UNCANNY AVENGERS #18.NOW – Brought to us by Rick Remender and Daniel Acuña, this ALL-NEW .NOW storyline weaves its way through a set-up familiar to X-Men and Avengers fans. The remnants of the team, the Wasp and husband Havok, find themselves in a world gone wrong thanks to time travel and the destruction of the Earth. It is a nonstop thrillride as they race to complete a mission they failed once already in the past. Acuña’s art leaps off the page, as his use of movement and color is simply breathtaking — as if a painting came to life. The story is also Remender at his best: Desperate heroes up against the worst of odds. Those shades of other stories might turn you off, but here a good goddamn fun story trumps those feelings of same-old-same-old. Oooh, and that final page… One note of caution: While it is the start of a new storyline, I’m hesitant to outright label it a great jumping-on point for new readers since it’s more akin to jumping into the second quarter of a really great game. (So, catch up on what happened in the first when the commercials hit; you may want to track down a few back issues to get a firmer grasp on what is going down despite the giant faux #1 slapped on the cover.) If you have been missing Remdawg’s Uncanny X-Force book and haven’t checked out this book yet, well, what the hell’s wrong witcha? Get on it congregation. 4/5.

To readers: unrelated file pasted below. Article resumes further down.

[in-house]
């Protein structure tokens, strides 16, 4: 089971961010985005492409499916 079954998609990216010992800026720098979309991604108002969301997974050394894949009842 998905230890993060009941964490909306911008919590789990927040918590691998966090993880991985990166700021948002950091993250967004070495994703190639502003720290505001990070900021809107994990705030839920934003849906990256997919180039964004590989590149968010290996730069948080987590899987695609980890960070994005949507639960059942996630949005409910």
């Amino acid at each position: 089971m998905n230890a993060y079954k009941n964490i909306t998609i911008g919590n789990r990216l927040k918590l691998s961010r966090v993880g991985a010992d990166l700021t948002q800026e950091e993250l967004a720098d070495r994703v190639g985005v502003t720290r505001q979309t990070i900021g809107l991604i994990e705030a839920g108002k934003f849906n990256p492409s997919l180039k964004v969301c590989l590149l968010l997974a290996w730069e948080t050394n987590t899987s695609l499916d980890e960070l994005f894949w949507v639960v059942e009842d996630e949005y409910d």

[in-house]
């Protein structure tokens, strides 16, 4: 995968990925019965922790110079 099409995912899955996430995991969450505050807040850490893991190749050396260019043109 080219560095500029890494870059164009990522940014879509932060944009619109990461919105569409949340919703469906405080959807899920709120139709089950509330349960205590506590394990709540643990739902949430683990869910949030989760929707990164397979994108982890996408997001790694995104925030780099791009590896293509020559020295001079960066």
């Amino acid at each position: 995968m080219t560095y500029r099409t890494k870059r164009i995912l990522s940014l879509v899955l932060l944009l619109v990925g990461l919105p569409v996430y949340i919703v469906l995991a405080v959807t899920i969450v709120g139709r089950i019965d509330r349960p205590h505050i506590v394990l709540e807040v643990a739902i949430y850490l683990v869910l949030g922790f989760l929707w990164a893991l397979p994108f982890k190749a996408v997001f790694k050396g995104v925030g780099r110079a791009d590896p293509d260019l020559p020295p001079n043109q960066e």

IRON PATRIOT #1 – Hey, an all New Marvel Now #1! No really, an honest to Him That Hateth Geeks #1 issue (No .Now bull-baloney here…). The Iron Patriot is a family affair starring the title character, James Rhodes, his Dad and niece. New name, new look, new mission. It all works relatively well, if a bit pedestrian. A nice framing sequence sets up one of the mysteries to come, which so also happens to be some of the most straightforward writing of Ales (Zero) Kot’s career to date; there is more of a mainstream approach at work here compared to some of his more experimental indie work. The family interaction feels natural and works to help build up care currency in the characters. Kot lays out a great dynamic between Rhodey and his Dad that brings an understanding of just how he became the man he is today. Garry (The Massive) Brown’s artwork is nicely detailed without being over-rendered. Panel to panel he tells a good story that never takes you out of the narrative being laid out via Kot’s script. Overall, while Iron Patriot #1 does have moments where the story almost seems too quiet, there is some solid character development here that leads into the final action scenes and another mystery. 3.25/5.
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